Anantpur is the largest district of Andhra Pradesh, with an economy based on partial industrialisation, but chiefly depending on agriculture. The major cities and villages of the district happen to have a place of pilgrim in almost every corner, evidence of temple architectures. Temples in Anantapur district therefore has become the logo of religiosity of the place. Some of the temple towns and their temples include- the Lepakshi Temple, Veerbhadra temple, the region of Tadipatri temples of Bugga Rama Lingeshwara Swami Temple, Aluru Ranganatha Swamy Temple, Chintala Venkata Ramana Swamy Temple. The famous Hanuman Temple, the 400-year old Lord Lakshmi Narasimha Swami Temple constructed by Raja Krishna Deva Raya. Also the region of Puttaparthi is distinguished as the hometown of Bhagwan Sri Satya Sai Baba, regarded as the holy incarnation of the almighty. Then again the temples around Rayadurg, Dharmavaram, Hemavathi, Atmakur, Bhyravanithippa, Chitrachedu, Penna Ahobilam, Kadiri and Kasapur are worth mentionable too. Almost all of them were built in the pre-historic era (with extravagant handiwork), the structural pattern resembling each other. The temples of Anantapur has also attracted tourist all over the country whilst supporting the tourism industry.
Tadpatri near Gooty (Anantapur)
This temple also belongs to the Vijayanagar
period. This 6th century temple has intricate work on the walls and pillars of the Mandapams.
Doddeswara Swamy Aalayam Temples
Hemavati near Madakasira, Anantapur
Deity: Lord Shiva
The village has four famous Sivalayas built and patronised by Pallava
s here, where the Nolamba artists made the sculptures. Among the four Siddheswara, Virupaksheswara, Malleswara
temples, the last one is famous for its six-foot-high Sivalinga. The walls are covered with images sculptured that narrate stories from the great epics Mahabharata
. This temple was constructed during the eighth century.
Bhogeswaraswamy Aalayam Temple
Pamidi near Gooty-Anantapur
built this aalaya at the foot of Simhagiri hill. He installed the idols of Gauri
along with Kesavaswami. Agasthya, Rishyasringa and Simhagiri Bhat performed penance here. The Shivalinga
is about five feet in high and swyambhu. As the serpent entwines the Sivalinga, it was appropriately called Bhogeswaralinga. The temple is adorned with beautiful sculptures representing Nandi
, and Vinayaka
A cowherd observed one of his cows standing over an anthill and allowing its milk to flow down into it. He tried to break it with an axe - a voice informed him to leave it and to build an aalaya for Lord Bhogeswaraswamy. The next day he removed the anthill and found a big Sivalinga encircled by a serpent. He built an aalaya over it and another one for Goddess Parvati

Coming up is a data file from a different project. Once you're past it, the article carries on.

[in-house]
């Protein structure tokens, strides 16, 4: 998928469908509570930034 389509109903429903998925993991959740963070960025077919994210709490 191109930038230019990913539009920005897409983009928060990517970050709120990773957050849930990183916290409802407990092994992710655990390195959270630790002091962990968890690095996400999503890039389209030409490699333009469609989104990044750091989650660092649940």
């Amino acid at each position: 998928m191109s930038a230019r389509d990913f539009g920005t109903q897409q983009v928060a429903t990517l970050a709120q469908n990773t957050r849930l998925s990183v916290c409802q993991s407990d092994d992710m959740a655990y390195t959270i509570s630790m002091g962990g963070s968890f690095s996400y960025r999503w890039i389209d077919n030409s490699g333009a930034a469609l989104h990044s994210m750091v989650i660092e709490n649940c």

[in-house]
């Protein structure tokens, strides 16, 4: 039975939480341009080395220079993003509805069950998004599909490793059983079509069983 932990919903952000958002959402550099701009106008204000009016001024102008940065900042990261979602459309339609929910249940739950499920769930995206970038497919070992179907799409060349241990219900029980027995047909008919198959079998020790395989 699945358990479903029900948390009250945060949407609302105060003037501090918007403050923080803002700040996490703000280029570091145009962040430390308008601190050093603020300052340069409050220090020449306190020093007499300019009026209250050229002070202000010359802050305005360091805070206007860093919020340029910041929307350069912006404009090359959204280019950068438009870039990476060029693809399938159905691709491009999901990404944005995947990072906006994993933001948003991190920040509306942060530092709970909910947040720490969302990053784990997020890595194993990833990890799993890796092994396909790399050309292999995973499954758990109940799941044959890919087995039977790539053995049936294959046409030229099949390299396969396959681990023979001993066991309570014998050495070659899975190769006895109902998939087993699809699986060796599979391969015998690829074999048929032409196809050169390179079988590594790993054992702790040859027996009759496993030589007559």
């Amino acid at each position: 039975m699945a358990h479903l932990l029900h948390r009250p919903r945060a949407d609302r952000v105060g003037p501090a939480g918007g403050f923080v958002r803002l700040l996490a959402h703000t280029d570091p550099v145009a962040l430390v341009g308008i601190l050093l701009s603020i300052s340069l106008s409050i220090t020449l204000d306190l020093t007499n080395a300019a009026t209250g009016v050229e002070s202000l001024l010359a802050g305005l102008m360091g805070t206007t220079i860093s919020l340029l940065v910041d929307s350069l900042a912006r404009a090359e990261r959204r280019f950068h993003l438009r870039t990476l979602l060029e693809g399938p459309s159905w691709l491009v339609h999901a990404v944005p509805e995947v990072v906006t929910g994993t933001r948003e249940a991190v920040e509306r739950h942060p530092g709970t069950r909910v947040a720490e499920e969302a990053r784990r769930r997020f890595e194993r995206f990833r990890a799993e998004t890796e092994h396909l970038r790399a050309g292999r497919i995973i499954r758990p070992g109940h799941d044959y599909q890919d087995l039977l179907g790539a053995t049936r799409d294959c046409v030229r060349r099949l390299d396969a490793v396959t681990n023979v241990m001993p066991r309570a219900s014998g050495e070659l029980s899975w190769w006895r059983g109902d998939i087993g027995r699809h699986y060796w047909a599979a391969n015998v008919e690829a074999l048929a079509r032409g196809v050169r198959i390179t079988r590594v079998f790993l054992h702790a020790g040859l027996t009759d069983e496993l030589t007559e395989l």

. He was instructed in his dream by Adisesha to build a small hamlet around, and name it Seshagrandhipuram.
Bugga Ramalingeswara Temple
Tadparti near Anantapur
Deity: Lord Shiva
There are two temples here the Bugga Ramalingeswara Temple and the Chintala Venkataramana Temple. Both are situated on the banks of river Pinakini, which becomes Uttara Vahini, and is considered as a sacred spot.
The Siva temple faces the west and is more ancient. This place was called Bhaskara Kshetras and had plenty of palm trees hence was called Tamlapalli (Tati Vanain) and was renamed as Tadpatri. The icon of the Lord is uncut and roughly formed and hence the popular tradition is that the Linga is Swayambu or self manifested.
Lord Parashurama lived and performed penance here worshipping Lord Siva. There is an underground water stream that trickles into the Garbha Griha, where the Siva Linga was consecrated.
This temple dates back to the 15th Century Vijayanagar Empire and has elements of Chalukyan, Chola and Vijayanagar art. According to legend the spot where Ramalingeswara temple stands, Lord Parashurama lived and performed penance here. The idol is uncut and roughly formed and hence the popular tradition that the linga is Swayambu.
Veerabhadra Temple (Lepakshi)
The temple is an example of Vijayanagar architecture and was built in the 16th century and is situated on a mound. A huge granite nandi bull stands outside and is carved out of single rock. The ceilings are covered in mural paintings. It is constructed on low rocky hill, which the locals call as Kurmasaila, because it resembles a tortoise.